Appeals, Nos. 16 and 17, May T., 1963, from orders of Court of Common Pleas of York County, May T., 1961, Nos. 204 and 205, in cases of Allen Smith, administrator or estate of Joseph Smith, deceased v. Dr. William C. Yohe, and Same V. Dr. Herman A. Gailey, Jr. Order, appeal No. 16, reversed, order, appeal No. 17, affirmed.
Frank B. Boyle, with him Donald Yost, for appellants.
Arthur Markowitz, with him Markowitz, Kagen & Griffith, for Dr. William C. Yohe, appellee.
Robert J. Stewart, with him Spencer R. Liverant, and Liverant & Stewart, for Dr. Herman A. Gailey, Jr., appellee.
Before Bell, C.j., Musmanno, Jones, Cohen, Eagen, O'brien and Roberts, JJ.
OPINION BY MR. JUSTICE BENJAMIN R. JONES
These appeals challenge the propriety of the action of the court below in refusing to remove compulsory nonsuits entered at the trial of two malpractice actions.
On March 10, 1959, Joseph Smith (Mr. Smith), 70 years of age and convalescing from a stroke which had left him with a spastic paralysis of his right side, slipped and fell in his home. Dr. W. C. Yohe, Mr.
Smith's family physician, was summoned and he made an examination of Mr. Smith during which, according to his testimony, he found an increased tightening by spasm of the handstring muscles on the right side. Dr. Yohe gave Mr. Smith an injection and medication to reduce his pain and prescribed bed rest. After several visits, Dr. Yohe recommended that Mr. Smith be given physical therapy*fn1 consisting of massage and muscle exercises to relieve the spastic condition.
On March 21, 1959, 11 days after the fall, at the family's insistence, Mr. Smith was admitted to the York Hospital, York, Pa., where he was X-rayed for the first time. At that time, Mr. Smith's right leg was turned outward and completely paralyzed. The X-rays revealed a fracture of the right femur, asceptic necrosis and a generalized demineralization of the pelvic bones. At the hospital Mr. Smith became a patient of Dr. H. A. Gailey, Jr., an orthopedic surgeon. Dr. Gailey twice tried to insert a Smith-Petersen nail in the hip to hold the fracture and, on each occasion, the device became dislocated and his efforts unsuccessful. Dr. Gailey then inserted a Steinman pin in the tibia to enable the leg to be held in an immobile position. It is claimed that, by reason of Dr. Yohe's and Dr. Gailey's treatment, the injuries were aggravated requiring long periods of hospitalization and resultant severe pain, permanent disability and disfigurement.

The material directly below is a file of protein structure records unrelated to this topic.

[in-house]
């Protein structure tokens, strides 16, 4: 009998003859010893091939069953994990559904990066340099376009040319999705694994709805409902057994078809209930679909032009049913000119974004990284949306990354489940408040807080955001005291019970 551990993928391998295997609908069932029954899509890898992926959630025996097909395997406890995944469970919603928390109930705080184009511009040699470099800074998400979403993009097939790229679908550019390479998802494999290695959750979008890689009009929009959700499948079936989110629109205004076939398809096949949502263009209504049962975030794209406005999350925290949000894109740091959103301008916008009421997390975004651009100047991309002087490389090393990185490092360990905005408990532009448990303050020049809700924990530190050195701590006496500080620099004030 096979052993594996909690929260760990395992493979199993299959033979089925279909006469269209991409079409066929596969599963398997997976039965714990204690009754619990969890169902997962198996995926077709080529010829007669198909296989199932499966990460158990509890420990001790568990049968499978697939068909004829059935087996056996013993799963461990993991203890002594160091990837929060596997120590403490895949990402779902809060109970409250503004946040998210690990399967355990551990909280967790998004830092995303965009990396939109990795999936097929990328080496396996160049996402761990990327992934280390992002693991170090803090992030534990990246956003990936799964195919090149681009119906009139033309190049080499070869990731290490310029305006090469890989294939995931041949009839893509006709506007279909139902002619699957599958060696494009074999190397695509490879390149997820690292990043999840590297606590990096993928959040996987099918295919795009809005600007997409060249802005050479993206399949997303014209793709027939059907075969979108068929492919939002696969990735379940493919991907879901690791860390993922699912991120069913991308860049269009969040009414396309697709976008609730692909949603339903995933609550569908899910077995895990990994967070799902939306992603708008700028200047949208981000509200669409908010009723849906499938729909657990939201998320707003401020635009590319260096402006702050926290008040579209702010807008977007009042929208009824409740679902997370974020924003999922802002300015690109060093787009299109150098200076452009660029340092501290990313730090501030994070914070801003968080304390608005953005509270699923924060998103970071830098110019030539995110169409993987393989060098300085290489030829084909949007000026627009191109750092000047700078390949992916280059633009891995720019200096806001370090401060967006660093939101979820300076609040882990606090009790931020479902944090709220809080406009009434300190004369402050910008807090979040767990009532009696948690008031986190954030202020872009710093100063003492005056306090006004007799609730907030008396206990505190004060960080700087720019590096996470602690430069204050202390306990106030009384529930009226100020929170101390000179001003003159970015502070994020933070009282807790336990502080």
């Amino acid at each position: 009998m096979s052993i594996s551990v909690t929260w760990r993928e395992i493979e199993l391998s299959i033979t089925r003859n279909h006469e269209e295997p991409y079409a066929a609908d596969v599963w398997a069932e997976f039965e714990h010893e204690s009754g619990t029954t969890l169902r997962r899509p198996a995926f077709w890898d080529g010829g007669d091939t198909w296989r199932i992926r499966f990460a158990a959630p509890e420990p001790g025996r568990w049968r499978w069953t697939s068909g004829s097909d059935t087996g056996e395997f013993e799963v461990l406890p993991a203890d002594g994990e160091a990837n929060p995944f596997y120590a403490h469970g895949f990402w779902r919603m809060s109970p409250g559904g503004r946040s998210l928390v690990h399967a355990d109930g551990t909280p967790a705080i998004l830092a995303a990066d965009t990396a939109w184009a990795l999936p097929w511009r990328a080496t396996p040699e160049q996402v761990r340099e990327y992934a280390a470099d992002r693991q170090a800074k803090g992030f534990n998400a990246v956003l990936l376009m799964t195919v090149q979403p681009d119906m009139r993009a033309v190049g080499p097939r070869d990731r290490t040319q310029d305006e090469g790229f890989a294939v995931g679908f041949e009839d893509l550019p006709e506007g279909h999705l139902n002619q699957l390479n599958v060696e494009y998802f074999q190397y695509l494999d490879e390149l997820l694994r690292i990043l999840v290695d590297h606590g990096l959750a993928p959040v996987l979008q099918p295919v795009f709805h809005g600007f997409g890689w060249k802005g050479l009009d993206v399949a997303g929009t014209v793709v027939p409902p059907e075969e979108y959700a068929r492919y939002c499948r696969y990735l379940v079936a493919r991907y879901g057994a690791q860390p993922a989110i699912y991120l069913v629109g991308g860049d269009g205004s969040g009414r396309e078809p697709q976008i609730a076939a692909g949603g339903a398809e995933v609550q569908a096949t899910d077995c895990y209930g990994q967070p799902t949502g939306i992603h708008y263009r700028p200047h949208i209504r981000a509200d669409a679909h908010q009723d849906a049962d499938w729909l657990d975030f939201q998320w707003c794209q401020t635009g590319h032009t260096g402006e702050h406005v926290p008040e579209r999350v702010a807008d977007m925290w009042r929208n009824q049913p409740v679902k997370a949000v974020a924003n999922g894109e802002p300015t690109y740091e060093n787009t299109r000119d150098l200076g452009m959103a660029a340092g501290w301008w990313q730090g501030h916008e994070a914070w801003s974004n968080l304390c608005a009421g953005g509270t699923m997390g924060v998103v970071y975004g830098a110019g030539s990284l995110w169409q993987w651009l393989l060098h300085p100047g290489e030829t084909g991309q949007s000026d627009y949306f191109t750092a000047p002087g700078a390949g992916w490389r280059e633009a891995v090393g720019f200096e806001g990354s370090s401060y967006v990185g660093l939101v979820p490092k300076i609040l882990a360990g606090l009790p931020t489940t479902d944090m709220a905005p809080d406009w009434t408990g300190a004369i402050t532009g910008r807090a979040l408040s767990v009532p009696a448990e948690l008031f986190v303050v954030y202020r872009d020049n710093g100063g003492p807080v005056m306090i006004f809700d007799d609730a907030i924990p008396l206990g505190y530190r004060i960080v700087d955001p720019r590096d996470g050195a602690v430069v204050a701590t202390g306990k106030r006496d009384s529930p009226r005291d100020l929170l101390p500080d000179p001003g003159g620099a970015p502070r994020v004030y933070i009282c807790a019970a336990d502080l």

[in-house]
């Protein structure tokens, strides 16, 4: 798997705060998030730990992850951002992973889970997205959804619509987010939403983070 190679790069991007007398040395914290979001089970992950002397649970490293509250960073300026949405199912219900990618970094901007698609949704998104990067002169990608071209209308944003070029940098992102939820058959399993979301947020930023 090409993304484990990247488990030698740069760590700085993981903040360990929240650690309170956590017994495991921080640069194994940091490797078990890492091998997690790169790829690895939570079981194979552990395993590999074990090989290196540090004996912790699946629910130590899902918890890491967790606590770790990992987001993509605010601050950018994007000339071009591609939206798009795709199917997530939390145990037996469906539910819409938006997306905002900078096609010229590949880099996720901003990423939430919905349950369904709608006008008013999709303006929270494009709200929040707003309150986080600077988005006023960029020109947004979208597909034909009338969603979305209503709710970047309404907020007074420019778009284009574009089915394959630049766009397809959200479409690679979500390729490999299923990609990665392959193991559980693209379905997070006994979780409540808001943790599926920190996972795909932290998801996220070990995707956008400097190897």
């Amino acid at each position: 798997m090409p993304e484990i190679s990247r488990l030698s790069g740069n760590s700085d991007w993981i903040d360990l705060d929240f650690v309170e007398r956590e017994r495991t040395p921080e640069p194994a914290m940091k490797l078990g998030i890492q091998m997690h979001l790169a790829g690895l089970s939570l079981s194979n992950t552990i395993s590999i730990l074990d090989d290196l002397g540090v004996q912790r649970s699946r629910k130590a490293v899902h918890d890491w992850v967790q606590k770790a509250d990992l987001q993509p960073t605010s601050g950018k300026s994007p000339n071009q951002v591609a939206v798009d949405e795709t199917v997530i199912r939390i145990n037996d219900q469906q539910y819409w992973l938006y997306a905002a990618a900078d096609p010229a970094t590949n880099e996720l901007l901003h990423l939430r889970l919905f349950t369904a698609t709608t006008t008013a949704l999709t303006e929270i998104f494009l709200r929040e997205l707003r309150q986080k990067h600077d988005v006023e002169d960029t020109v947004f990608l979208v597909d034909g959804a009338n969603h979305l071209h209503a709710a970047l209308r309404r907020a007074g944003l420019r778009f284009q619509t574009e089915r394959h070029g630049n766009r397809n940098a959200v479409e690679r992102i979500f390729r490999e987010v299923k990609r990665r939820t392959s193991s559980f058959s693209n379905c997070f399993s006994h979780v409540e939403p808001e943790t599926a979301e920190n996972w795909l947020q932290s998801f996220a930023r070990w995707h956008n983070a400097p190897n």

Malpractice actions were later instituted in the Court of Common Pleas of York County by Mr. Smith against Drs. Yohe and Gailey;*fn2 both actions were consolidated and tried. At the conclusion of the testimony presented on behalf of Smith, the court entered
compulsory nonsuits in both actions. Motions to remove these nonsuits were refused and these appeals were taken.
The negligence alleged against Dr. Yohe is that he erroneously diagnosed Mr. Smith's injuries by reason of his failure to use X-rays in discovering and treating what turned out to be a fractured hip. On these appeals it is contended that the court below erred in the following respects: (a) the court failed to rule that Dr. Yohe's failure to take X-rays was negligence as a matter of law; (b) the court ruled that, since Smith failed to produce any expert medical testimony, there was no jury issue; (c) the court erred in refusing to permit a physician from another locality to testify; (d) the court ruled that certain efforts of Smith to obtain local expert testimony were inadmissible in evidence.
A. The Failure to Use X-rays
Smith's contention is that, in view of the factual situation presented, the proof that Dr. Yohe failed to employ X-rays as an aid to the diagnosis of Mr. Smith's condition presented a prima facie case of negligence ...